RCR Aranda Pigem Vilalta, the Catalan architectural firm known for its love of Corten steel, has an exhibition in Barcelona’s Palau Robert that I visited today. Now, solo exhibitions of work by contemporary architectural firms tend to be highly self-promotional infomercial / advertorial / vanity-press kinds of affairs, so I always take them with a grain of salt and treat them as eye-candy, hoping for a good sugar-high.
In that respect, the exhibition doesn’t disappoint in the least. The retro-illuminated walls, the bent glass benches and model pedestals, and the exquisite videos that are effectively photographs except that once in a while a person walks by, a leaf blows in the wind, or a pigeon lands in a courtyard (careful observers might notice light and shadows slowly changing) are examples of how this exhibition delivers a mouthful. Yes, these architects are poetic. They are inspired by nature, beauty, idyllic landscapes, and ‘cloud people’ (though I didn’t quite understand that concept, I must admit). As a branding strategy for RCR and for Catalan architecture and design in general, the exhibition works brilliantly. You come out wanting more; an urge to go on a Sunday drive to get a taste of their work in the flesh ensues. Sure enough, the exhibition’s didactic pamphlet contains a handy map to the sights, the smells, and the sounds of RCR’s oneiric oeuvre.
But despite being thoroughly seduced, I couldn’t help leaving the exhibition with a bit of a bad taste in the back of my mouth. Was it, perhaps, because I started to remember that on one particularly cold winter day at the single-pane glass-and-steel Sant Antoni library I once saw a librarian wearing fingerless gloves? Or maybe it’s because I was remembering an excursion to the Riudaura civic centre with a group of students in 2004 (or thereabouts) and being told by the mayor that the building had to be shut down because its maintenance and heating and air-conditioning costs were bankrupting the tiny village? No, I’m sure the bad taste in my mouth came from elsewhere. We all know that ‘all great architecture leaks’, and today wastes energy neo-liberally, moreover, so these sorts of real-life minutiae could not have been the cause.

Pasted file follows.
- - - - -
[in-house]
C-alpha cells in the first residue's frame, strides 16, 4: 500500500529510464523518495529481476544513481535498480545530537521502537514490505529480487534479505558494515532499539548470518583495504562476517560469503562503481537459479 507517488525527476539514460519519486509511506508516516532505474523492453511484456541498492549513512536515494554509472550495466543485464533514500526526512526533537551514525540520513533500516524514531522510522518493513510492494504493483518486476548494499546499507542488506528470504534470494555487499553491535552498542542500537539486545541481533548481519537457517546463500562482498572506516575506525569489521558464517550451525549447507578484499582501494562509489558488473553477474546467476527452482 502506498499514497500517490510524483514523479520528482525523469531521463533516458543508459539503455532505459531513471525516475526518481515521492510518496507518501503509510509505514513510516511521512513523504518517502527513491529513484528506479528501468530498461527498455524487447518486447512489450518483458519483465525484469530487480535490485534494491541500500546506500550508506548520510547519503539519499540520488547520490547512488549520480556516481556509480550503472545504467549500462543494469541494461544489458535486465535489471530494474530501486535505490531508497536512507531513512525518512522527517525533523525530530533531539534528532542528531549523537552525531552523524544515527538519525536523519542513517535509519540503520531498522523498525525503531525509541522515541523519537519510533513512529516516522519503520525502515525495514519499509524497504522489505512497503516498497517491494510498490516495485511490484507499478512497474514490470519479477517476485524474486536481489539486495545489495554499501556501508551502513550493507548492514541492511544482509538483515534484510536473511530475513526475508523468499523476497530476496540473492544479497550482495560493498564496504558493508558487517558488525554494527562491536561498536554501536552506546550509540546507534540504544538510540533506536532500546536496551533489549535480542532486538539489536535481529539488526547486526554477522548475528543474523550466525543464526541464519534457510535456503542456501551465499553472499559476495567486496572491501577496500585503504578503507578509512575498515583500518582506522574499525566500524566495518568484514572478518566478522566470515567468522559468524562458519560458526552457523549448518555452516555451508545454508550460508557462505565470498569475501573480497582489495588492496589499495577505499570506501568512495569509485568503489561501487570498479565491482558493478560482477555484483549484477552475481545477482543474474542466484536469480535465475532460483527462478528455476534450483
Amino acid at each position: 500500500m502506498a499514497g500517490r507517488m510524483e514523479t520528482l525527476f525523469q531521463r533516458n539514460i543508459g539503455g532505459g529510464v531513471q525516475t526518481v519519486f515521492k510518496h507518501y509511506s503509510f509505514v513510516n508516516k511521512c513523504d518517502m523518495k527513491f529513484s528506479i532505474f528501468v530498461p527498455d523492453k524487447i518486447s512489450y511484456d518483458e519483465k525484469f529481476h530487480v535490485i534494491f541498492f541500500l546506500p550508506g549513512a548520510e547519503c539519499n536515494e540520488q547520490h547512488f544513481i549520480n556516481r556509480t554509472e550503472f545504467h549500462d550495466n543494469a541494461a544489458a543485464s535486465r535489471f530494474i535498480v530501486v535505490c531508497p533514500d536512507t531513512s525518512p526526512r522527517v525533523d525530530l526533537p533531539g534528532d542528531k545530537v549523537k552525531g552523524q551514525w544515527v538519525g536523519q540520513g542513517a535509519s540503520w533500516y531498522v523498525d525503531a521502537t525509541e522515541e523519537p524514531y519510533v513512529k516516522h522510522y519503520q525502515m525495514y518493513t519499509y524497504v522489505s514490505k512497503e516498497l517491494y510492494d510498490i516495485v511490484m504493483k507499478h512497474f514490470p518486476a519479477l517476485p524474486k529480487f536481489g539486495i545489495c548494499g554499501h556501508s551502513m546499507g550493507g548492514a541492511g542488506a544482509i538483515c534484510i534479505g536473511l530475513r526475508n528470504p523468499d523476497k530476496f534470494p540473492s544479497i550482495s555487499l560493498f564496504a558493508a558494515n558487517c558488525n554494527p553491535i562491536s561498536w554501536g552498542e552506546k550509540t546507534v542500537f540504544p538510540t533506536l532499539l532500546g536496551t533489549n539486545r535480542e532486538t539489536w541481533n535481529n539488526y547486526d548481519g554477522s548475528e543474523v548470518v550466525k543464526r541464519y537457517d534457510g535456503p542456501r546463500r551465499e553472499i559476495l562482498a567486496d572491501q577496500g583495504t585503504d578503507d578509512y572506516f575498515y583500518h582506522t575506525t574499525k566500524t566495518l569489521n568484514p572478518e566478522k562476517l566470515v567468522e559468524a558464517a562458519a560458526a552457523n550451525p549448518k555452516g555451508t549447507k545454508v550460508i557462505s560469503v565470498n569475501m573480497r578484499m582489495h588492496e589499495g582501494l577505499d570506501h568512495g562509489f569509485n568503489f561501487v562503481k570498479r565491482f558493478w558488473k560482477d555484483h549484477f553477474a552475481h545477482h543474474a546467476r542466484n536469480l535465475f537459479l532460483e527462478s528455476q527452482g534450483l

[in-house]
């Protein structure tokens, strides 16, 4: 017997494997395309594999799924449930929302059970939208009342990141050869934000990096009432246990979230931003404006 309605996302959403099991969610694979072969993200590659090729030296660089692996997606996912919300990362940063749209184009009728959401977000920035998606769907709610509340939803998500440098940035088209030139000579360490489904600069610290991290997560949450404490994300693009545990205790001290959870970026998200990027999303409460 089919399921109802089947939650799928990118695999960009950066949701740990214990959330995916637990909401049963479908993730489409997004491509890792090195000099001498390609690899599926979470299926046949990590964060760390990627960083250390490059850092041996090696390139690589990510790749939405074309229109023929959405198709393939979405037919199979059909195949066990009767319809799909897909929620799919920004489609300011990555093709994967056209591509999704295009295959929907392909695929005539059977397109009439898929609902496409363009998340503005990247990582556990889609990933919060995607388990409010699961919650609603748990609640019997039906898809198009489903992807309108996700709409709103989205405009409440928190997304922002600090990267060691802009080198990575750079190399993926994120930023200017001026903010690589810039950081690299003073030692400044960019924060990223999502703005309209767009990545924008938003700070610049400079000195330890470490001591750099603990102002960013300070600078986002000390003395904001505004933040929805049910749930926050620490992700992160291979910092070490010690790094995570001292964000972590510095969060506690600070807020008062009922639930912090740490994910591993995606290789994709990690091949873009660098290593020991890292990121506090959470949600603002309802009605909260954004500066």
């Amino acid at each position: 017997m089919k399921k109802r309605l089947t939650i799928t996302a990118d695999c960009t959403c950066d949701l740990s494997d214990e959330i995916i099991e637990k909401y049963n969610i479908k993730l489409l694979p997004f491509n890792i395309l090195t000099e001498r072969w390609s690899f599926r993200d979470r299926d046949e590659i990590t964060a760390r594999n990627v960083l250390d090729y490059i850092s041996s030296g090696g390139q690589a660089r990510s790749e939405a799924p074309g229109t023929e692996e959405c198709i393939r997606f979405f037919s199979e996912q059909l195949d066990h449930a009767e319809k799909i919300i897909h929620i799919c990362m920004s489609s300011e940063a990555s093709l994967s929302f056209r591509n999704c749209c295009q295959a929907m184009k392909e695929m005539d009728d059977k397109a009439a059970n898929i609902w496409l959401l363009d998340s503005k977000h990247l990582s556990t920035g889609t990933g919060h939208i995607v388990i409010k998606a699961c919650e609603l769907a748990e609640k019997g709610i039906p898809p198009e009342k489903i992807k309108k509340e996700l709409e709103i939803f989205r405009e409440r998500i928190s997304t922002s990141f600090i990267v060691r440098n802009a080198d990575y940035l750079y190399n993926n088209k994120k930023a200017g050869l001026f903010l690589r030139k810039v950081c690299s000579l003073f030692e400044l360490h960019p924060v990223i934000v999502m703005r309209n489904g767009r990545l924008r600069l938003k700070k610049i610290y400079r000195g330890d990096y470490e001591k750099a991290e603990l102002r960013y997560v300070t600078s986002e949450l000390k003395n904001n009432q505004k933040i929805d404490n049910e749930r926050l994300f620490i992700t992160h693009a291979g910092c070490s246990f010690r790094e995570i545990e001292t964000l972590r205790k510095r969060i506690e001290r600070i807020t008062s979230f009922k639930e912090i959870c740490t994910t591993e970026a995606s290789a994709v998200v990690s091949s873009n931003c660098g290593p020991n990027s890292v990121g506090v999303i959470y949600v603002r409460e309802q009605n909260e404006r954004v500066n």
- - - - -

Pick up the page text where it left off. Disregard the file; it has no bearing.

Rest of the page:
Then, suddenly, I remembered something else. The previous day, I had attended a local political rally of the ‘Barcelona en Comú’ party that is running in the upcoming municipal elections on a citizen-led ‘bottom-up’ political agenda. At this event, I listened to the curator of this very exhibition, Josep María Montaner, speak about the importance of, yes, citizen participation, energy efficiency, sustainable building, and curbing tourism in Barcelona. Hmm.
Oh well. I’m still a fan of RCR’s work, and I still plan to vote Barcelona en Comú in the upcoming election. I guess refined taste is, in the end, irreconcilable with progressive politics.